Charcuterie Plates and Ginger Panna Cotta at the Grand Cafe

Food Meets Beer gets busy at The Grand Cafe

By John Garland
Photos by Daniel Murphy

The Grand Café in Southwest Minneapolis has a reputation for quiet elegance and fantastic brunch. A stunning meat program and more craft beer are now making it more accessible for everyday eating.

Ask your favorite foodie where the best eating is happening in Minneapolis these days, and they’ll tell you to head south. They’ll cite a favorite Linden Hills eatery or the farmers’ markets in the Kingfield or Fulton neighborhoods. They might rattle off a list of buzz-worthy openings—Terzo, Parka, The Lynn on Bryant, Rincon 38, Sandcastle, et al.


These new bistros on the block all aspire to have the staying power of the Grand Café in Southwest Minneapolis. It has recently entered its eighth year of plating graceful fare in its homey digs off 38th Avenue. Owners Dan and Mary Hunter have quietly curated a farm-to-table hot spot. The menu just says simply “Local, Seasonal, Sustainable.” They don’t brag about it, they just do it.

The dinner menu is composed and confident: six entrees, three salads and selections of antipasto. The plates are thorough but not over-thought, comforting and familiar with a European sensibility. The Grand relies heavily on farmers’ markets in the summer, and a signature of their cuisine is prolonging that bounty through preserving and pickling.

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“It’s something I’ve always done, and it’s an element that’s always been a part of our philosophy,” says Mary Hunter. “It attracts a certain type of chef who’s interested in being a part of that.”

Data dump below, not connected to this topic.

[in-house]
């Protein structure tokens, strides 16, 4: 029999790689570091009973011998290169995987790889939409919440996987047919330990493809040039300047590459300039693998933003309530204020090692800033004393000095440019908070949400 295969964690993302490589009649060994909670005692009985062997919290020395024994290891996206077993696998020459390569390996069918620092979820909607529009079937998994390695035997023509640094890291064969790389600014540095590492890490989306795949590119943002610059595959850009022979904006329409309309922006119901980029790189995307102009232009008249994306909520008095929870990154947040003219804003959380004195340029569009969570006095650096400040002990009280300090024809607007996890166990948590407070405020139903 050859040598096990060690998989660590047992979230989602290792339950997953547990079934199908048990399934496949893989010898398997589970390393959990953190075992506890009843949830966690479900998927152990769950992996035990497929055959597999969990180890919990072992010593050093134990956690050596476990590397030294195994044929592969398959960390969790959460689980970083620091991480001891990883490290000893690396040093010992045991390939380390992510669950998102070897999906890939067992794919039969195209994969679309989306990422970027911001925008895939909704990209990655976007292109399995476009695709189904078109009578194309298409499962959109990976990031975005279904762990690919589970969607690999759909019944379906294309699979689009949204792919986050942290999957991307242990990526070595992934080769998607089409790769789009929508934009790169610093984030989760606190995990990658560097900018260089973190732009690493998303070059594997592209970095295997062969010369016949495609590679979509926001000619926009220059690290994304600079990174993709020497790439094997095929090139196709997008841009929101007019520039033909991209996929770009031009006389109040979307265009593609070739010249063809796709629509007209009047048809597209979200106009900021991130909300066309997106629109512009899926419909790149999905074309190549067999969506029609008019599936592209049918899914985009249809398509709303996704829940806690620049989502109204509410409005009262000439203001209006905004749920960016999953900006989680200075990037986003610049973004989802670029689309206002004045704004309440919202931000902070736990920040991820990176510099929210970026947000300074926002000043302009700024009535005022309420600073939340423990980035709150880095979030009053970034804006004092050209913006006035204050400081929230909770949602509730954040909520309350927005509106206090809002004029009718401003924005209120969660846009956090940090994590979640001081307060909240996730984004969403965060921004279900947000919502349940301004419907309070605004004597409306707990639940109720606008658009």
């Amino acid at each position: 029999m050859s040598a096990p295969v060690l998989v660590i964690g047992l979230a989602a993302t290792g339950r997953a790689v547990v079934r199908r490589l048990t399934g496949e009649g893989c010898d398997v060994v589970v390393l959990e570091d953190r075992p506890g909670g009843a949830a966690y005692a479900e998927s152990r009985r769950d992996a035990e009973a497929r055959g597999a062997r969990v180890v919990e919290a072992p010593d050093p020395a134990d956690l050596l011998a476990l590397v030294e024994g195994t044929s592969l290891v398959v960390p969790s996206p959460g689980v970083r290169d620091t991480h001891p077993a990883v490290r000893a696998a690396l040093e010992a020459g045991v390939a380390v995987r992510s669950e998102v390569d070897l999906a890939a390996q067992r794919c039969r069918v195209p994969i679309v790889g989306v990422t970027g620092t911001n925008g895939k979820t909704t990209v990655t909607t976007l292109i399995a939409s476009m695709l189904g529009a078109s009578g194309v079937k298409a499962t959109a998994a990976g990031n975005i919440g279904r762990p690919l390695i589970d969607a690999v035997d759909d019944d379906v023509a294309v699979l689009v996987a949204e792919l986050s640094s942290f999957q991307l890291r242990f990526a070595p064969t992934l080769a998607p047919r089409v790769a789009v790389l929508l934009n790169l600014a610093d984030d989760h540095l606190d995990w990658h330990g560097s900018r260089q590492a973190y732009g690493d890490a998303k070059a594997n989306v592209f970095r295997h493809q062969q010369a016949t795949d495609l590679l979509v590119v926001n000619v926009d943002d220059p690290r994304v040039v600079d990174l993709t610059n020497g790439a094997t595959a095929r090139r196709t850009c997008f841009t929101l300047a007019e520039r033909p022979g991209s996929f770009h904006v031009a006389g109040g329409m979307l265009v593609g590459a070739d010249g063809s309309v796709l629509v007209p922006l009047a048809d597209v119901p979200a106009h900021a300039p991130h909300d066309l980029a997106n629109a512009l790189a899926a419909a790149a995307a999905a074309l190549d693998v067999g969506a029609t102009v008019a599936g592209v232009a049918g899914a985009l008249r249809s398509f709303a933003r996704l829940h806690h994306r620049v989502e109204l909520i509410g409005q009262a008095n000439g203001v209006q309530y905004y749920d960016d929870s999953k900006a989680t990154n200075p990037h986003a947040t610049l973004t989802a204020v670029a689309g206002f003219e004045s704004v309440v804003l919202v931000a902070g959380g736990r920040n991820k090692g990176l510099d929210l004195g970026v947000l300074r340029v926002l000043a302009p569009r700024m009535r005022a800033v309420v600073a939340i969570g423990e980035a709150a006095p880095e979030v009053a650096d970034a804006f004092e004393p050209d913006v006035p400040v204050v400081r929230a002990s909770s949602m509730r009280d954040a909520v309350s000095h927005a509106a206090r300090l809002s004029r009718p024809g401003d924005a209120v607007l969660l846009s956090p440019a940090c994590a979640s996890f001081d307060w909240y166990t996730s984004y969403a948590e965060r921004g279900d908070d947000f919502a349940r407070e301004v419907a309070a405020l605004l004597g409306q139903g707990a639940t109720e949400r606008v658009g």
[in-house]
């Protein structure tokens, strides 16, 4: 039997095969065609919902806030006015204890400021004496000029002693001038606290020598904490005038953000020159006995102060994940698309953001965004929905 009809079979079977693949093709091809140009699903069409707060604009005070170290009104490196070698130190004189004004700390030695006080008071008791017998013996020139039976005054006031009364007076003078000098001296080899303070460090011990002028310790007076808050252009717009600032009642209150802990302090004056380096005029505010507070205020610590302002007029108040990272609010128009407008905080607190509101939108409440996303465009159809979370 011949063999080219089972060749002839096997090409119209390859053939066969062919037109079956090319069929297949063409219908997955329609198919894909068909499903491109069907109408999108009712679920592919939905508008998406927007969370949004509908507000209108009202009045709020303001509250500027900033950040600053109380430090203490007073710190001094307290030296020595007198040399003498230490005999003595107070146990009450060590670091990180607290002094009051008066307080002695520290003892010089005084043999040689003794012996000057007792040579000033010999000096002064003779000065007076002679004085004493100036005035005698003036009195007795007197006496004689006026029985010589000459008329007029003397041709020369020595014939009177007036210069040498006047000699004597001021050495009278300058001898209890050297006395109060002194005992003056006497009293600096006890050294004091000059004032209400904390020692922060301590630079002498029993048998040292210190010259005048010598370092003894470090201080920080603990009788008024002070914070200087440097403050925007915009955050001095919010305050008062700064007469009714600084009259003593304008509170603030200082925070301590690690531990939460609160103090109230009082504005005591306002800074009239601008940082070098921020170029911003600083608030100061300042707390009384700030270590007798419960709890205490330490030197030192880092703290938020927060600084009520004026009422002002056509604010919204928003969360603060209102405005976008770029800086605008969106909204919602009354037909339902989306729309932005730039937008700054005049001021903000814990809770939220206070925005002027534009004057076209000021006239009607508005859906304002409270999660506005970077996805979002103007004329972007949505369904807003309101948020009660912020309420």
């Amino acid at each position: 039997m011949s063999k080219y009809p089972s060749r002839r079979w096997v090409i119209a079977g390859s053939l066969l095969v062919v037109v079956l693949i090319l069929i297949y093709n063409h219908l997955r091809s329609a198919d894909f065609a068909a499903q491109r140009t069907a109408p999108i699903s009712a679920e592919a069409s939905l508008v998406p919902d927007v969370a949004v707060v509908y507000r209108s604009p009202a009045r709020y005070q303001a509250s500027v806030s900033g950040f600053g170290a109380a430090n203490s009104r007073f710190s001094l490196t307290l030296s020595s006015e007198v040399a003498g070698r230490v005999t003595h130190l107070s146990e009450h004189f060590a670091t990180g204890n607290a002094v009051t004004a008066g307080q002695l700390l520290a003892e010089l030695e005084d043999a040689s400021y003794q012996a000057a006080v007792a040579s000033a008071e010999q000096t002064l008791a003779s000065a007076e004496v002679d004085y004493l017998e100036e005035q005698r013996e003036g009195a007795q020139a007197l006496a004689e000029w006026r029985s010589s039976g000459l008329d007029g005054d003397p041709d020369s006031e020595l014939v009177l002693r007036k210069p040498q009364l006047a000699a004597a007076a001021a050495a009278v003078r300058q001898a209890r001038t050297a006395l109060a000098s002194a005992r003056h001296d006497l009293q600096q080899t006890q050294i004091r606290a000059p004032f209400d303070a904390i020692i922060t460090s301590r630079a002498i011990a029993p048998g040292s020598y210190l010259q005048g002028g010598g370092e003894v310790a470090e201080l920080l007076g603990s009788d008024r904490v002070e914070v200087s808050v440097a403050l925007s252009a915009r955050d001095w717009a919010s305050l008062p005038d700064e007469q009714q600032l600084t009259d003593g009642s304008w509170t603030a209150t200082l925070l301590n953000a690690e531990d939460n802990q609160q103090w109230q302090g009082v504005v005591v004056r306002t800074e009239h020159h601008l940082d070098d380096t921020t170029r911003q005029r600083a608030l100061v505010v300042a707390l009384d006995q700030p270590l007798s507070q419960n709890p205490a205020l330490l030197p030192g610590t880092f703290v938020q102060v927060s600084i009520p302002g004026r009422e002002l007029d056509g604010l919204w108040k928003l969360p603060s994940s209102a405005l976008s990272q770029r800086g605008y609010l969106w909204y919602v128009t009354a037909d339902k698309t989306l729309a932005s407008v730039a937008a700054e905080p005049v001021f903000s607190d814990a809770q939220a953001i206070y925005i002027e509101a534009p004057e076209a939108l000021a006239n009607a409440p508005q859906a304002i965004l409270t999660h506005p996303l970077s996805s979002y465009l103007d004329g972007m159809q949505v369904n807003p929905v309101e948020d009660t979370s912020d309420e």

Currently that chef is Wayne Schroeder. The son of a butcher, he’s spent three years recently honing his meat skills at Clancey’s. “That’s where I learned how to cut all the animals and how to cure all that stuff,” says Schroeder. “Making pâtés, dry curing, aging meat, it’s cool stuff. When you spend a lot of time down there, you get to learn a lot.”

His meat program at the Grand is right on point. It’s not at the level of, say, Butcher & The Boar or Heartland. But for a tiny place in South Minneapolis, he’s dedicated far more thought and effort into its presentation than you would expect from your neighborhood café.

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He uses poultry from Wild Acres and beef from Stonebridge in Long Prairie. He recently ran through snout to tail preparations on a whole Red Wattle hog, a rare heritage breed of pig that Schroeder was keen to make the most of. “People said they’d never had a pork chop like that in their life,” says Mary. “That was an extraordinary cut of meat.” The chops are gone, but they still have some Red Wattle curing away.

So don’t think of the Grand Cafe in Southwest Minneapolis as only suitable for sit-down dining. Schroeder’s meat and cheese plates are natural beer snacks. His recent chicken liver pâté is a hearty mousse that screams to be paired with a hoppy IPA. He’s curing bacon, hanging duck prosciutto, and executing juicy rillettes. It’s Wayne’s world—charcuterie time—excellent.

So the next order of business for the Grand is to tap into more beer. “At first we didn’t even have [tap beer],” recalls Dan Hunter. “I got a little Home Depot kegerator, just to get some in here. Then I got the real deal, and we got hooked up with Surly. I love Surly Furious, we had two of theirs on tap when they were just a small local place that delivered and took good care of us.”